Advocates Push for Protections Amid Fears of Obama Center Displacement


The proposed 20-acre Obama Presidential Center in Jackson Park is raising new concerns. Some community members fear the estimated $500 million project could push up property values and taxes and squeeze out lower-income residents.

“I’m very happy about the Obama Presidential Center coming,” said longtime Woodlawn resident Linda Tinsley, a member of South Side Together Organized for Power (STOP). The community needs upgrades, Tinsley says, but some residents are “very afraid of displacement and gentrification.”

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“Many people aren’t aware that the median income in Woodlawn is $25,000,” Tinsley said. “A couple hundred dollars a month rent increase means some people can’t afford to live here anymore.”

Tinsley is also a member of the Obama Community Benefits Agreement Coalition, which has been pushing for a guarantee that the neighborhood will be protected from gentrification through a written Community Benefits Agreement (CBA). The CBA proposal includes larger percentages of affordable housing within a 2-mile radius of the Obama Center.

“I don’t want to be an obstacle to the Center’s success,” Tinsley said. “But I’d love for the Obama Foundation’s people to sit down with us and have a conversation about this. When we brought the idea of a CBA to former President Obama to sign off on, he said no. He hasn’t sat down and talked to people about it. That would have been the thing to do.”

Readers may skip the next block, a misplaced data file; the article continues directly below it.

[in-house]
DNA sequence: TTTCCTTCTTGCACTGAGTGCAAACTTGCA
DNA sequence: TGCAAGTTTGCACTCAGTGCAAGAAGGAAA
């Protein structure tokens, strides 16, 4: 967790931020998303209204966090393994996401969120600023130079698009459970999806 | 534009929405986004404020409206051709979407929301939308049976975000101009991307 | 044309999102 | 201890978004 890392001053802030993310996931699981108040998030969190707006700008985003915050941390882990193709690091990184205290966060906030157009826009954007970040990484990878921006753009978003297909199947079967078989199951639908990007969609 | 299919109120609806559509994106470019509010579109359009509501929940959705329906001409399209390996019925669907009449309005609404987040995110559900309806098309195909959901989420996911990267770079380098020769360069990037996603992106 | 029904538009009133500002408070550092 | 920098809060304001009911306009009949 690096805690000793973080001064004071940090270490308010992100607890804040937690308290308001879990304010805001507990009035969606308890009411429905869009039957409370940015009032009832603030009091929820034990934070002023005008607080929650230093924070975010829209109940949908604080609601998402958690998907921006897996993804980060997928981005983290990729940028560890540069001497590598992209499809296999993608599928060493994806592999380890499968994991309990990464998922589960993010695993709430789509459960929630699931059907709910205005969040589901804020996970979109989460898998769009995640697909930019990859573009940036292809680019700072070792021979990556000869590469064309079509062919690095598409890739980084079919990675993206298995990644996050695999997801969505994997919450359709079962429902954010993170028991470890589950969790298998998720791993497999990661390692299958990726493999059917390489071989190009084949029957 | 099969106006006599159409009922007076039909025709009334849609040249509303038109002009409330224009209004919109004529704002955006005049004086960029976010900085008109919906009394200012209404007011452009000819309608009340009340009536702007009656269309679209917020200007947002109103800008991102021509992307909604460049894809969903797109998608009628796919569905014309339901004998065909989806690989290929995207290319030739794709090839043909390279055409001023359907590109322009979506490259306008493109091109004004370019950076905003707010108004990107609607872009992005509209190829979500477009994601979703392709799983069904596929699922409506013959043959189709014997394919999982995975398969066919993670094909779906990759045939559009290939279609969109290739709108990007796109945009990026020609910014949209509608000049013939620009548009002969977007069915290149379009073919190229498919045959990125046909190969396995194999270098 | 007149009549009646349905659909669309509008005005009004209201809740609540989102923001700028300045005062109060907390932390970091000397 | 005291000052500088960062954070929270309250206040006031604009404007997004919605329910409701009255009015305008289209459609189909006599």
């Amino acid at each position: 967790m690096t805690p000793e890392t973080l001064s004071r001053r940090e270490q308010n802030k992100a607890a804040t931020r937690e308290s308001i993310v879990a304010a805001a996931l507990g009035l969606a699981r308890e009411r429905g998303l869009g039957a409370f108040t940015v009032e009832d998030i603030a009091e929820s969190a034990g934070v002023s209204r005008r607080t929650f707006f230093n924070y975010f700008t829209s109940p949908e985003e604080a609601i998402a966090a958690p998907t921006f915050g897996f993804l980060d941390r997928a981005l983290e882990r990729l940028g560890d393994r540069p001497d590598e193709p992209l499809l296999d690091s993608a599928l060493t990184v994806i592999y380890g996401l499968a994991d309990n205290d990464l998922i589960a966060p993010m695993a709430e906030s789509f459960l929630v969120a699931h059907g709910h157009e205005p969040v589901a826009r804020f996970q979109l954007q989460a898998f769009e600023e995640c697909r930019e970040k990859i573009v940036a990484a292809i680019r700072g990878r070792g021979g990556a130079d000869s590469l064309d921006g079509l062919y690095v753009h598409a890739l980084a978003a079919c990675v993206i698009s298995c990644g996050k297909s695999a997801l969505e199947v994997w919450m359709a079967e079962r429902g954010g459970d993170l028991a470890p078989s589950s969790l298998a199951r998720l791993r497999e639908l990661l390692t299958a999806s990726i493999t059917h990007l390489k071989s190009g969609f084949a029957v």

Ald. Jeanette Taylor, whose 20th Ward includes the area around the Obama Center, has also been a strong supporter of a Community Benefits Agreement. On Wednesday, she and others spoke out, criticizing the Lightfoot administration for its latest effort to reassure the community that it will be protected.

“I was under the impression that Mayor Lightfoot and the Housing Department would take our CBA and tweak it and come back to us, and we’d work together on creating a CBA that made sense for all parties,” Taylor said. “So I was doing my best to work with all the parties, to get everyone, including the University of Chicago, to sit at the table together to work on this. While politically we might disagree, for the good of the community I felt we needed to sit down and work these things out.”

However, the city’s release last week of its own development proposal, the Woodlawn Housing Ordinance, left Taylor frustrated. “I’ve been waiting around for the Chicago Housing Department to come back to me with their revisions to the CBA. But instead, they basically wrote their own ordinance. I felt like I was taken advantage of and not listened to,” Taylor said. “I didn’t want to believe that it’s business as usual. But now that’s exactly how I’m feeling. I was warned by residents, but didn’t want to believe it. Historically, Woodlawn hasn’t been listened to. We haven’t had a seat at the table. I’m an organizer, not a politician, and I’m a new alderman, so I don’t know exactly how everything works. But I won’t let them take advantage of me or my constituents.”


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